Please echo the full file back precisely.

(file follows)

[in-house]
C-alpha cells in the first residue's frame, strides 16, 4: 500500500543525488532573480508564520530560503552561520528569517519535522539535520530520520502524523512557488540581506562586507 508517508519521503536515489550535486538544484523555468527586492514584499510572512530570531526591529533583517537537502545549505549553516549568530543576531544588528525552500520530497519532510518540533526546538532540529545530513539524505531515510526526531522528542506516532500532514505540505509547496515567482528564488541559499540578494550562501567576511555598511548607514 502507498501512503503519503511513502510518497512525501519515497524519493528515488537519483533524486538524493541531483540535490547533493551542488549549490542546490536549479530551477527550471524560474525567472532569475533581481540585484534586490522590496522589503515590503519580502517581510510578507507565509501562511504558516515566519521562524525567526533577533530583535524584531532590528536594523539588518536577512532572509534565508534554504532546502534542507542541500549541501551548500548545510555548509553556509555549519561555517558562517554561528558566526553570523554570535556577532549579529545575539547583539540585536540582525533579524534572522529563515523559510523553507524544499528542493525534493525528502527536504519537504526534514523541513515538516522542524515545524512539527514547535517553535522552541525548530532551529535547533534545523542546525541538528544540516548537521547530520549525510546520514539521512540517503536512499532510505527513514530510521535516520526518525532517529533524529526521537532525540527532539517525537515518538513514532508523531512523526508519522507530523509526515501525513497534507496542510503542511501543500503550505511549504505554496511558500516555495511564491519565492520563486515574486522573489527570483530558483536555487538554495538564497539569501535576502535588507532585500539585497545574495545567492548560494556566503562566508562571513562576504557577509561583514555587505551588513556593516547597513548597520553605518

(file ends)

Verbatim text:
[in-house]
C-alpha cells in the first residue's frame, strides 16, 4: 500500500543525488532573480508564520530560503552561520528569517519535522539535520530520520502524523512557488540581506562586507 508517508519521503536515489550535486538544484523555468527586492514584499510572512530570531526591529533583517537537502545549505549553516549568530543576531544588528525552500520530497519532510518540533526546538532540529545530513539524505531515510526526531522528542506516532500532514505540505509547496515567482528564488541559499540578494550562501567576511555598511548607514 502507498501512503503519503511513502510518497512525501519515497524519493528515488537519483533524486538524493541531483540535490547533493551542488549549490542546490536549479530551477527550471524560474525567472532569475533581481540585484534586490522590496522589503515590503519580502517581510510578507507565509501562511504558516515566519521562524525567526533577533530583535524584531532590528536594523539588518536577512532572509534565508534554504532546502534542507542541500549541501551548500548545510555548509553556509555549519561555517558562517554561528558566526553570523554570535556577532549579529545575539547583539540585536540582525533579524534572522529563515523559510523553507524544499528542493525534493525528502527536504519537504526534514523541513515538516522542524515545524512539527514547535517553535522552541525548530532551529535547533534545523542546525541538528544540516548537521547530520549525510546520514539521512540517503536512499532510505527513514530510521535516520526518525532517529533524529526521537532525540527532539517525537515518538513514532508523531512523526508519522507530523509526515501525513497534507496542510503542511501543500503550505511549504505554496511558500516555495511564491519565492520563486515574486522573489527570483530558483536555487538554495538564497539569501535576502535588507532585500539585497545574495545567492548560494556566503562566508562571513562576504557577509561583514555587505551588513556593516547597513548597520553605518